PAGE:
This story revolves around Anabel, beginning on her 13th birthday. In the span of a few days, she conquers many of the trials and tribulations of teenage life including cruel teachers, being embarrassed, and her first crush. Oh yeah, and farting. There is a lot, a lot, a lot of farting in this book. I do believe it introduces every possible fart expression. At least, I can’t think of a way to talk about someone farting that doesn’t appear in these 60 pages.

As is my custom with previewing books, my first read was done while reading it aloud to my husband in English. It’s a litmus test that I use when deciding whether or not the book is simple enough for my students. If I can’t read the whole thing easily with a natural cadence to my speech rate then it is probably not ideal for my beginning readers, if I can read most of it then it’s a sure bet for fifth grade, and if I can spontaneously translate it in the first read without any trouble at all then it goes to my earliest readers – unless it is disqualified by subject matter. Perhaps this says more about my fluency than it does about the book, and I am open to suggestions on better screening methods, but it is not my only filter, so I try to learn from my read-aloud experience as I make my decision. This is relevant because there was one moment (near the end of the book) where what was being said was so outlandish that I didn’t trust my translation and had to re-read it just to be sure. That indicates to me that perhaps it will not be ideal for my third graders, and I will save it for fourth and fifth grades. I believe that my third graders could read it, but I would rather give it to students with a smidge more confidence than those first-year-of-Spanish babies tend to have at their age.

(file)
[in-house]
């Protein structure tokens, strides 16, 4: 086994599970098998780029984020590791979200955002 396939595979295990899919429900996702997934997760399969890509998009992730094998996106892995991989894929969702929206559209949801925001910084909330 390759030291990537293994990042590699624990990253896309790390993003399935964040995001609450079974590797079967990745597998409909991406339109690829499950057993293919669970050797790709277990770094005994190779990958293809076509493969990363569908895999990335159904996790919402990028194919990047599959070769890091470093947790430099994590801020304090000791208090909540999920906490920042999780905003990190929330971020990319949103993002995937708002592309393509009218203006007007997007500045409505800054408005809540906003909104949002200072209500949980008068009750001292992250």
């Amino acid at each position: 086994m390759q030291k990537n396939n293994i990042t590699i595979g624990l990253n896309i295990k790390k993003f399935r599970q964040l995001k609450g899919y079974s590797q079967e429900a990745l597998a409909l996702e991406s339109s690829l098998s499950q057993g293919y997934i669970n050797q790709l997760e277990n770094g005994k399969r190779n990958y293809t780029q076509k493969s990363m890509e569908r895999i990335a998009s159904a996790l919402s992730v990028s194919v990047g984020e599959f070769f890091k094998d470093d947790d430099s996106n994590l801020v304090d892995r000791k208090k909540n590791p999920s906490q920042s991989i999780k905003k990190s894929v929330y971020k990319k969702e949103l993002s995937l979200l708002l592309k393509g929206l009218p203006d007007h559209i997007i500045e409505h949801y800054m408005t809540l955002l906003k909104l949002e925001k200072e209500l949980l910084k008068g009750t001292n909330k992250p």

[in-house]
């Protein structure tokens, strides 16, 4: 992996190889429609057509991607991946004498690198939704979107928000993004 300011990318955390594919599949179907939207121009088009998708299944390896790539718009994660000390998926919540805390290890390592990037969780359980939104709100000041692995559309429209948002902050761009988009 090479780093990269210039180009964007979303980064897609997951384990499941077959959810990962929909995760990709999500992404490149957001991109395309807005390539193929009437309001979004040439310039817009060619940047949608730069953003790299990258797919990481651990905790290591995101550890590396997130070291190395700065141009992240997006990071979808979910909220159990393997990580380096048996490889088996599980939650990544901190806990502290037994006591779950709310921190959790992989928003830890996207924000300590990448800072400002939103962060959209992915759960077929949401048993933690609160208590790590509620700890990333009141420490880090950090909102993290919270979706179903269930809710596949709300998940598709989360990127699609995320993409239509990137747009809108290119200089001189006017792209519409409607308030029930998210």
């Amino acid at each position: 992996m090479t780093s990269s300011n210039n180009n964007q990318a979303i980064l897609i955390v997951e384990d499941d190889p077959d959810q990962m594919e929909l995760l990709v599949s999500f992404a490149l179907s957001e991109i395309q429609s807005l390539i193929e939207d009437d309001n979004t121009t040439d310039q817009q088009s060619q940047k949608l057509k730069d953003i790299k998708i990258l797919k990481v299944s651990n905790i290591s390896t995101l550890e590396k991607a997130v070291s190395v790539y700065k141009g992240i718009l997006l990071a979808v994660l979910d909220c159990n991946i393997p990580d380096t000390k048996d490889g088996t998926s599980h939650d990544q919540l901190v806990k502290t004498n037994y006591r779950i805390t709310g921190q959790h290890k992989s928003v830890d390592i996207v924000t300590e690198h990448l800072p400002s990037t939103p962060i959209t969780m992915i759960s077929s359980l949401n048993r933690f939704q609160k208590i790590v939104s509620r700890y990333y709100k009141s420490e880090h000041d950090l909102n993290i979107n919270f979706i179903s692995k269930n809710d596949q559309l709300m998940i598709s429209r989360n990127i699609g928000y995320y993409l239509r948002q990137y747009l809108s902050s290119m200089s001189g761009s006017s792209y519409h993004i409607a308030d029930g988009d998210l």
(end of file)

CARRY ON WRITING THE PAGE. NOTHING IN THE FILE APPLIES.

Content-wise, I love that it deals with crushes without going into kissing. I really, really don’t like giving my elementary students books with kissing. Everyone is different in what they find to be appropriate or not for their students, and that’s just one of my lines. I don’t like many insults and I don’t like any kissing. These kids see so much PDA in their digital life that I’d rather keep it out of their Spanish life. Again, that’s me and my opinions. As for insults – there are several, and some are quite inventive, but they do not dissuade me from thinking this book will be okay for my fourth and fifth grade students. Partially because they do have a fairly complex grammatical structure, which means only devoted novice readers are going to understand the depth of what is being said, and partially because it does fit well into the caricature (at least, I hope it’s a caricature, and not based on a person the author is actually acquainted with!) of the speaker.